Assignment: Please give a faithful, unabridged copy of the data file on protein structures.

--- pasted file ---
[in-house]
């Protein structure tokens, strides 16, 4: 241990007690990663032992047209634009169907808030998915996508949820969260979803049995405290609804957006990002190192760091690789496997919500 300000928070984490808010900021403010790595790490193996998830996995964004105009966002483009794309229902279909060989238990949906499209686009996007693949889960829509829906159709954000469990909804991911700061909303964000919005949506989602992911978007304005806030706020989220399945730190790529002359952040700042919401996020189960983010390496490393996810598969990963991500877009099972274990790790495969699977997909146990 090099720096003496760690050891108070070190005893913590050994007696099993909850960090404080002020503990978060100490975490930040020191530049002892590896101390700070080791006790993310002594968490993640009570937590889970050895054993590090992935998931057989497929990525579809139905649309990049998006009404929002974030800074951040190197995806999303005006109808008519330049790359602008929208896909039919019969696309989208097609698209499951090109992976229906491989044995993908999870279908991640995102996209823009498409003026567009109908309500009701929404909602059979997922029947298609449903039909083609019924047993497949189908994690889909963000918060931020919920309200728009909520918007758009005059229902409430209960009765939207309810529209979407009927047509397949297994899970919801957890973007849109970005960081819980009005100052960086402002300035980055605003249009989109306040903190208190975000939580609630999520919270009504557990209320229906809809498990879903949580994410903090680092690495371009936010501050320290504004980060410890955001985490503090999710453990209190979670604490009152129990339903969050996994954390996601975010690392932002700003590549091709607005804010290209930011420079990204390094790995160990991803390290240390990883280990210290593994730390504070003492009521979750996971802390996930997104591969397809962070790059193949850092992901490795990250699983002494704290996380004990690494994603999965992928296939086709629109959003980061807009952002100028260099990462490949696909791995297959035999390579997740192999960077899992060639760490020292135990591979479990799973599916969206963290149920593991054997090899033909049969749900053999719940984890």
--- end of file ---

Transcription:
[in-house]
């Protein structure tokens, strides 16, 4: 241990007690990663032992047209634009169907808030998915996508949820969260979803049995405290609804957006990002190192760091690789496997919500 300000928070984490808010900021403010790595790490193996998830996995964004105009966002483009794309229902279909060989238990949906499209686009996007693949889960829509829906159709954000469990909804991911700061909303964000919005949506989602992911978007304005806030706020989220399945730190790529002359952040700042919401996020189960983010390496490393996810598969990963991500877009099972274990790790495969699977997909146990 090099720096003496760690050891108070070190005893913590050994007696099993909850960090404080002020503990978060100490975490930040020191530049002892590896101390700070080791006790993310002594968490993640009570937590889970050895054993590090992935998931057989497929990525579809139905649309990049998006009404929002974030800074951040190197995806999303005006109808008519330049790359602008929208896909039919019969696309989208097609698209499951090109992976229906491989044995993908999870279908991640995102996209823009498409003026567009109908309500009701929404909602059979997922029947298609449903039909083609019924047993497949189908994690889909963000918060931020919920309200728009909520918007758009005059229902409430209960009765939207309810529209979407009927047509397949297994899970919801957890973007849109970005960081819980009005100052960086402002300035980055605003249009989109306040903190208190975000939580609630999520919270009504557990209320229906809809498990879903949580994410903090680092690495371009936010501050320290504004980060410890955001985490503090999710453990209190979670604490009152129990339903969050996994954390996601975010690392932002700003590549091709607005804010290209930011420079990204390094790995160990991803390290240390990883280990210290593994730390504070003492009521979750996971802390996930997104591969397809962070790059193949850092992901490795990250699983002494704290996380004990690494994603999965992928296939086709629109959003980061807009952002100028260099990462490949696909791995297959035999390579997740192999960077899992060639760490020292135990591979479990799973599916969206963290149920593991054997090899033909049969749900053999719940984890």